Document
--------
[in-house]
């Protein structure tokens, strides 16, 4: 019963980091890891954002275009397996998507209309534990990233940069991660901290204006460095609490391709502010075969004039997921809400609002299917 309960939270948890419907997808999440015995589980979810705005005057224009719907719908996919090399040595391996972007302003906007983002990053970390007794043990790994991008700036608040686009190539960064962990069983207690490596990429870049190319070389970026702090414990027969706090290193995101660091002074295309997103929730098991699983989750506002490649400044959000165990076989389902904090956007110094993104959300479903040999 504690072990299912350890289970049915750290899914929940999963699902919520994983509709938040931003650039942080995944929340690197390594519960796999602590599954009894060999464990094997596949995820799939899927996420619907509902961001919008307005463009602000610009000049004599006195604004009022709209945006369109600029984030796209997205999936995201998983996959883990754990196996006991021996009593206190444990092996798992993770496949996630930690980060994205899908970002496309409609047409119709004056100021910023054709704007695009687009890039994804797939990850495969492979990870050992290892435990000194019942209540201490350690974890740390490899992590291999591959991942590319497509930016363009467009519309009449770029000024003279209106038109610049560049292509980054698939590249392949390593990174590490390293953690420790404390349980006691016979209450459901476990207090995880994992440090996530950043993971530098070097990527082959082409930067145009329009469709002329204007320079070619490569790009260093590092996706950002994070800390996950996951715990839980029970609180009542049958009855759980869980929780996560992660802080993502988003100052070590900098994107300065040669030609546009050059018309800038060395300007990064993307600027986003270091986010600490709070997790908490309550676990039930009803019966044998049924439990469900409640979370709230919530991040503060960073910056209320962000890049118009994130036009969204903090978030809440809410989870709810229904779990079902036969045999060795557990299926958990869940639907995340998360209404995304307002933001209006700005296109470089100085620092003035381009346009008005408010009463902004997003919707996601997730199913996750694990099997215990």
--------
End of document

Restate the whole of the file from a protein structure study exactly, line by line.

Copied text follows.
[in-house]
């Protein structure tokens, strides 16, 4: 019963980091890891954002275009397996998507209309534990990233940069991660901290204006460095609490391709502010075969004039997921809400609002299917 309960939270948890419907997808999440015995589980979810705005005057224009719907719908996919090399040595391996972007302003906007983002990053970390007794043990790994991008700036608040686009190539960064962990069983207690490596990429870049190319070389970026702090414990027969706090290193995101660091002074295309997103929730098991699983989750506002490649400044959000165990076989389902904090956007110094993104959300479903040999 504690072990299912350890289970049915750290899914929940999963699902919520994983509709938040931003650039942080995944929340690197390594519960796999602590599954009894060999464990094997596949995820799939899927996420619907509902961001919008307005463009602000610009000049004599006195604004009022709209945006369109600029984030796209997205999936995201998983996959883990754990196996006991021996009593206190444990092996798992993770496949996630930690980060994205899908970002496309409609047409119709004056100021910023054709704007695009687009890039994804797939990850495969492979990870050992290892435990000194019942209540201490350690974890740390490899992590291999591959991942590319497509930016363009467009519309009449770029000024003279209106038109610049560049292509980054698939590249392949390593990174590490390293953690420790404390349980006691016979209450459901476990207090995880994992440090996530950043993971530098070097990527082959082409930067145009329009469709002329204007320079070619490569790009260093590092996706950002994070800390996950996951715990839980029970609180009542049958009855759980869980929780996560992660802080993502988003100052070590900098994107300065040669030609546009050059018309800038060395300007990064993307600027986003270091986010600490709070997790908490309550676990039930009803019966044998049924439990469900409640979370709230919530991040503060960073910056209320962000890049118009994130036009969204903090978030809440809410989870709810229904779990079902036969045999060795557990299926958990869940639907995340998360209404995304307002933001209006700005296109470089100085620092003035381009346009008005408010009463902004997003919707996601997730199913996750694990099997215990």